This tiny piece of bread in the picture is my family's tradition rooted in history.
I found this bread in a small pocket of my backpack after a while after I had arrived in the US. I remembered how once in February at mass in our local Catholic church, my mom told me the priest blessed the bread. She explained it was a tradition to bless bread on the Feast of Saint Agatha on February 6. This bread is not to be eaten. Instead, it is considered to be a powerful intercessor. The "Bread of Saint Agatha" is taken on a long journey to protect from any distress. No matter where I went, whether to the neighboring county or abroad, my parents had given me the blessed bread.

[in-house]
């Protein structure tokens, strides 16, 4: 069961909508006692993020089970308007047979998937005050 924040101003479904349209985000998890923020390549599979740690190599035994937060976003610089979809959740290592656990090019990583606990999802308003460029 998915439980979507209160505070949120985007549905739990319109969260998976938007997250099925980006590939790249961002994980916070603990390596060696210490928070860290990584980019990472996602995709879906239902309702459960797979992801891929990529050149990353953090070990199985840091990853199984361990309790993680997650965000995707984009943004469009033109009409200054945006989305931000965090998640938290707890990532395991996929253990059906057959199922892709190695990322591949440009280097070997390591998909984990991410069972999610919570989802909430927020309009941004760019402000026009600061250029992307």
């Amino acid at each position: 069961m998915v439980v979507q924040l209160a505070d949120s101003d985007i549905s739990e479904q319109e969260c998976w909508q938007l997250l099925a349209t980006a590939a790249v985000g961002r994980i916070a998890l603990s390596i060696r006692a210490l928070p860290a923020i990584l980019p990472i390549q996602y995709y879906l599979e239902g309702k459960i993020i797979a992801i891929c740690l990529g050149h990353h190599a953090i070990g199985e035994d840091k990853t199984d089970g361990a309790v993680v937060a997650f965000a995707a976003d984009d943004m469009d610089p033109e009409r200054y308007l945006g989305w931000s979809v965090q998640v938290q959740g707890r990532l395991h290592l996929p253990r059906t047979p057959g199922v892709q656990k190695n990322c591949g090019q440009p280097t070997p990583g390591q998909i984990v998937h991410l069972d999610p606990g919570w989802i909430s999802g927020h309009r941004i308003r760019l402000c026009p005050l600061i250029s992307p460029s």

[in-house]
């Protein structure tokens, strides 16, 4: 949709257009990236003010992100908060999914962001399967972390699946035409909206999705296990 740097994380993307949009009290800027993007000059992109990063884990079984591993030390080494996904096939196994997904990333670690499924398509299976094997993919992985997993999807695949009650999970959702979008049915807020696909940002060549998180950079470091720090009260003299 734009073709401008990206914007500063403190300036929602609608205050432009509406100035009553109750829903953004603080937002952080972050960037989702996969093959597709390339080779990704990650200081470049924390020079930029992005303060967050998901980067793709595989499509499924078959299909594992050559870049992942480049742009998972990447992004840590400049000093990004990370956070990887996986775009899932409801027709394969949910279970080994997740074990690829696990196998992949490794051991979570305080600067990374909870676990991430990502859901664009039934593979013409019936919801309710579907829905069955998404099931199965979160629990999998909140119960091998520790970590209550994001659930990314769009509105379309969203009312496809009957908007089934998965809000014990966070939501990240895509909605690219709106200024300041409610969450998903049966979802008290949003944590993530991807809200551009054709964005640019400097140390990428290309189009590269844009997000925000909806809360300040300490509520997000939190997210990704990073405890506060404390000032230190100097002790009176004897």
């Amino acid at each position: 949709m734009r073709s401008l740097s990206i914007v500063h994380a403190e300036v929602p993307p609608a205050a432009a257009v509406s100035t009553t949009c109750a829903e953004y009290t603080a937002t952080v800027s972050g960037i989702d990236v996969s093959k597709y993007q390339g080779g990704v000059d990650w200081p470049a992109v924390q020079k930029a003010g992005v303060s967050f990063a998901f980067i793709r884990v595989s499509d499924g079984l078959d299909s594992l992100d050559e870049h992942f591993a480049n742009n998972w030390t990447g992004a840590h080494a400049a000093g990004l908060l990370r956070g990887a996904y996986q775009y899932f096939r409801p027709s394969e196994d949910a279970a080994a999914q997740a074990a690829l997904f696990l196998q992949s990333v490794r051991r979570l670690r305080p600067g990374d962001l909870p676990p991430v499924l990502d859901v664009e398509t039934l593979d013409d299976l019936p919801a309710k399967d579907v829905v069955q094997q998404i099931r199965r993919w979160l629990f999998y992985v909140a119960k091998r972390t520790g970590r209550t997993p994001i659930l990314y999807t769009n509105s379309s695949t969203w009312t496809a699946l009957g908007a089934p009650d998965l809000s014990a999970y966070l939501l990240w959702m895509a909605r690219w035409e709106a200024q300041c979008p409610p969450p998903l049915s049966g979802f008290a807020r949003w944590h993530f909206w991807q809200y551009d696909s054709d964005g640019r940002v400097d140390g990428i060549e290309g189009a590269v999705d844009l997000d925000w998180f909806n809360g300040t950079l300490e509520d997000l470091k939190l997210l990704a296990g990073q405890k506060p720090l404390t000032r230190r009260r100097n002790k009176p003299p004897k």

Knowing that I have a long journey to the United States, during the Feast of Saint Agatha, my grandmother took the bread to the church for a blessing. Thereafter, she kept it almost 8 months, so my parents could put the bread in my bag. They believed that Saint Agatha would protect me on my life journey in the US.
For a year and a half I have been living in the US and I still take with me this tiny but powerful piece of bread.